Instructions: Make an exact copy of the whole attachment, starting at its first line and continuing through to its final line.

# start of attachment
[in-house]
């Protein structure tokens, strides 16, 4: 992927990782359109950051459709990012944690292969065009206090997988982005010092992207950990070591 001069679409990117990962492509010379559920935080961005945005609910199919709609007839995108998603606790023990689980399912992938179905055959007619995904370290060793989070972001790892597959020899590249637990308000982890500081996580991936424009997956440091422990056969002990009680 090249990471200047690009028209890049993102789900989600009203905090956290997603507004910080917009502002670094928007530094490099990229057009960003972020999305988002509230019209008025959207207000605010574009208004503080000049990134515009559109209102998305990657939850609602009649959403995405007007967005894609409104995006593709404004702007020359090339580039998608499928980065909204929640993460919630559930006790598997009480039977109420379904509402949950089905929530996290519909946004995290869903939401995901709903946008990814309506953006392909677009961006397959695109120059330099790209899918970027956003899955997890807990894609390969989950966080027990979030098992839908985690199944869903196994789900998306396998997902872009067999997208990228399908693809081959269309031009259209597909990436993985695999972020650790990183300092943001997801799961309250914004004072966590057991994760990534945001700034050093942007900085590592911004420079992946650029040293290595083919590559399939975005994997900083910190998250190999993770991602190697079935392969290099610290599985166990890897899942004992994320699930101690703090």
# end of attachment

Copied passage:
[in-house]
């Protein structure tokens, strides 16, 4: 992927990782359109950051459709990012944690292969065009206090997988982005010092992207950990070591 001069679409990117990962492509010379559920935080961005945005609910199919709609007839995108998603606790023990689980399912992938179905055959007619995904370290060793989070972001790892597959020899590249637990308000982890500081996580991936424009997956440091422990056969002990009680 090249990471200047690009028209890049993102789900989600009203905090956290997603507004910080917009502002670094928007530094490099990229057009960003972020999305988002509230019209008025959207207000605010574009208004503080000049990134515009559109209102998305990657939850609602009649959403995405007007967005894609409104995006593709404004702007020359090339580039998608499928980065909204929640993460919630559930006790598997009480039977109420379904509402949950089905929530996290519909946004995290869903939401995901709903946008990814309506953006392909677009961006397959695109120059330099790209899918970027956003899955997890807990894609390969989950966080027990979030098992839908985690199944869903196994789900998306396998997902872009067999997208990228399908693809081959269309031009259209597909990436993985695999972020650790990183300092943001997801799961309250914004004072966590057991994760990534945001700034050093942007900085590592911004420079992946650029040293290595083919590559399939975005994997900083910190998250190999993770991602190697079935392969290099610290599985166990890897899942004992994320699930101690703090």